Volume 18 | April 5, 2021
Founder's Focus: Build Community and Support Asian-Americans
I’m writing with an urgent and important message to Family Engagement Lab’s partners regarding the rise in hate crimes targeting Asian-Americans. The murders of eight people in Atlanta, including six Asian women, punctuates the sharp increase in violent attacks across the country. Asian-Americans across the country are living with a daily fear for our loved ones and for ourselves.

Asian-American families are OUR families, Asian-American children are OUR students, and Asian-American educators are OUR teachers. One out of 10 of FASTalk students identify as Asian, and Chinese is the third most commonly spoken language by our parents, after English and Spanish. Anti-Asian racism is affecting all of us profoundly. 

Many of you have spoken with me about wanting to build stronger and supportive relationships with Asian-American families in your communities. I’m grateful for that because complicity is not an option. A recent youth led study revealed a quarter of Asian-American young adults have been the targets of racism in the past year. In nearly half of cases an adult was present, but only seldom intervened.

Whether there are five Asian-American families in your community or 50,000, there is no more important time than the present to act when the safety and sense of belonging of anyone in our communities is threatened. 

As we approach Asian-American Pacific Islander Heritage Month in May, it is an opportune time to take action in support of our Asian-American community members. Below is a list of resources for your schools and educators to build strength in your school communities to foster safety and belonging for Asian-American students, families, and colleagues during these challenging times. 

Please join us in building safe, supportive, and inclusive communities for Asian-Americans.
Access the full blog post to find the following resources:
  • Information about Anti-Asian Racism
  • Taking Action
  • Supporting Asian-American Colleagues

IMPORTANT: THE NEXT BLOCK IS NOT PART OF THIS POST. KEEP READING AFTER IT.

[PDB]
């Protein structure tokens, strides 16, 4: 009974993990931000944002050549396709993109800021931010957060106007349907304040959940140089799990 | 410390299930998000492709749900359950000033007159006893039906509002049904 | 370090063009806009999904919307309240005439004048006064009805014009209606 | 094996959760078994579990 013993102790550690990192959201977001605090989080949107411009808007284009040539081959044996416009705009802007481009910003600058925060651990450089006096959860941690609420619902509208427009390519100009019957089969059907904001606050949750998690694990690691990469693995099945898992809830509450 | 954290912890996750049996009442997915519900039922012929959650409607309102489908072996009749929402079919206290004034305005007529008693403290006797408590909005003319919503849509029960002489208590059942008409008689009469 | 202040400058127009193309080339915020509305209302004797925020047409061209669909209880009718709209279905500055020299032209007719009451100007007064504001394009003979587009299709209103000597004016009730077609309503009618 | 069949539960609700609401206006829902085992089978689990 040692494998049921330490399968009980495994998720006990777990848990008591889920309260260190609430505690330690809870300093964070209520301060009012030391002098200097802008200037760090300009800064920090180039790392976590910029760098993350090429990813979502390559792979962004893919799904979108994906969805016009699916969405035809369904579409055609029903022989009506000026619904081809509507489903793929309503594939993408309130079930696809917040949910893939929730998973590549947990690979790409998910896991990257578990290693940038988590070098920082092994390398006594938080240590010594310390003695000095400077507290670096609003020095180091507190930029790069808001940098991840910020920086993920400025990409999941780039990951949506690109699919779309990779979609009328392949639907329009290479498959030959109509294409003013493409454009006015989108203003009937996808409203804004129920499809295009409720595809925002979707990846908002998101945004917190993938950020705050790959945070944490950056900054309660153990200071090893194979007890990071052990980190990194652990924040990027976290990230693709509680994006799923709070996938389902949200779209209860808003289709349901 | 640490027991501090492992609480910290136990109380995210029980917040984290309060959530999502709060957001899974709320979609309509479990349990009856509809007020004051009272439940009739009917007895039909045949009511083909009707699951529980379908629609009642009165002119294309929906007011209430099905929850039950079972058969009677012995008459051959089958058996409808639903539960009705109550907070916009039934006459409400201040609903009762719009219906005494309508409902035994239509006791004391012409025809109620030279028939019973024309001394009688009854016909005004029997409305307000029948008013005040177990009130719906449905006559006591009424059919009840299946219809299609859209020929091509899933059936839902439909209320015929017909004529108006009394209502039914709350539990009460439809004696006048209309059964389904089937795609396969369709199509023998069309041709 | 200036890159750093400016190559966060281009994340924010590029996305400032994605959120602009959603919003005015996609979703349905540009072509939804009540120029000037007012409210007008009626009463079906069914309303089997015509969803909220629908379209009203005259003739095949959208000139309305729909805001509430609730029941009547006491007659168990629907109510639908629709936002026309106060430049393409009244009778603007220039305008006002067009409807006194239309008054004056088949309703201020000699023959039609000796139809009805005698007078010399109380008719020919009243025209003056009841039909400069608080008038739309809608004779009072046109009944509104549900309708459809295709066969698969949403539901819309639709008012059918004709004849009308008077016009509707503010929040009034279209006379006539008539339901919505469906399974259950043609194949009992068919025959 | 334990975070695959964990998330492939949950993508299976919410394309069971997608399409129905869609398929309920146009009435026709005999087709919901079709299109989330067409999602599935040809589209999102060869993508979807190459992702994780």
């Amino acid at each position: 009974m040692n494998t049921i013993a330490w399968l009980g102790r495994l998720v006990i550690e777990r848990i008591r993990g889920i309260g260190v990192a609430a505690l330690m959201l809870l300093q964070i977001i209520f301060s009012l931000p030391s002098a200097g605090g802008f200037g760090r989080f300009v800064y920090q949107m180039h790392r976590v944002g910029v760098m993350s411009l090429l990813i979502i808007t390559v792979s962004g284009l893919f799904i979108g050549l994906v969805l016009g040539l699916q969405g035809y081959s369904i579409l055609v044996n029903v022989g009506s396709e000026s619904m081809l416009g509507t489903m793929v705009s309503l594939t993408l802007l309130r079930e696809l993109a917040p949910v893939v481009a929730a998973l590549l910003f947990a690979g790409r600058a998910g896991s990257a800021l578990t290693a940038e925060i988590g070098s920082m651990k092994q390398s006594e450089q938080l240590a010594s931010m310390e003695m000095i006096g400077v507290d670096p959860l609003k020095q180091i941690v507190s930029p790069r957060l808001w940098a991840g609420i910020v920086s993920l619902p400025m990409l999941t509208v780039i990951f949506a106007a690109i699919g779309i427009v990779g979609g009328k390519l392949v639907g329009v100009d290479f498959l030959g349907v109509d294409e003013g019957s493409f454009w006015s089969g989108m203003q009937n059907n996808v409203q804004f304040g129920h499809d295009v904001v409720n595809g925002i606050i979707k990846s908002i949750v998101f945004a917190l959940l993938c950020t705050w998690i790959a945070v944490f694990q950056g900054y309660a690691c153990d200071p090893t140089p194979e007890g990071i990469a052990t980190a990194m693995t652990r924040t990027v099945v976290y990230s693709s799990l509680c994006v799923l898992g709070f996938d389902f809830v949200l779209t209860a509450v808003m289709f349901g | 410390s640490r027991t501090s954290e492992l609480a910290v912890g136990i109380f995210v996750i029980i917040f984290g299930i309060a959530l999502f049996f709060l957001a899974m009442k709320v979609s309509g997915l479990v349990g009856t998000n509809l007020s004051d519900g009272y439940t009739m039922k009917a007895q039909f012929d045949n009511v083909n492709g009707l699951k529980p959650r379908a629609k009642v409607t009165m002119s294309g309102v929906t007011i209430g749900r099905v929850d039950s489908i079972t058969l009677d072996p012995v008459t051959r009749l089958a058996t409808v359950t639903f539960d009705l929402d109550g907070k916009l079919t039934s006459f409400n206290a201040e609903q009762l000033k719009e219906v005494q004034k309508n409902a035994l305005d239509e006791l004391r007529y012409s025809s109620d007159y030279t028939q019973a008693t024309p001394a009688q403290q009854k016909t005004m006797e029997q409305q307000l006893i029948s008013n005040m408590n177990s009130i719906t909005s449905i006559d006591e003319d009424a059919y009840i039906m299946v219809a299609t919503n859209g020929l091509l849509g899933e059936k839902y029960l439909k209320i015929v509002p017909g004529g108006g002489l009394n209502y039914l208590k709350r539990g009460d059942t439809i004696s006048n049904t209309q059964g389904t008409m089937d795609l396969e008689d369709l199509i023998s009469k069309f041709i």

• Information for Classroom Educators
  • Tips for Talking with Children
Sincerely,

Vidya Sundaram
Co-Founder, Family Engagement Lab
Supporting EL Students and Families to Boost Learning
English learners (ELs) or ELLs (English Language Learners) bring incredible strengths to the classroom through a rich diversity of cultural and linguistic experiences. When educators are equipped with the knowledge and skills to recognize ELs’ strengths and activate their potential they can help lay the foundation for long-term academic, social, and emotional success. 

The Research on Supporting EL Students
While ELs are the most rapidly growing student subgroup, representing nearly 10% of public school students and speaking more than 400 different languages and dialects, over 30 states do not require EL training for general classroom teachers beyond what is required federally. Indeed, the research on teacher preparedness and self-efficacy for teaching ELs paints a bleak picture. Despite a strong likelihood of having an EL student in their classroom, teachers are often without the necessary training and support to meet the needs of a heterogeneous EL student population with unique educational needs related to developing both English language skills and building subject area knowledge. Accordingly, national data reveal many ELs have unmet academic potential, as evidenced by academic assessment results comparing the achievement of ELs to their non-EL peers.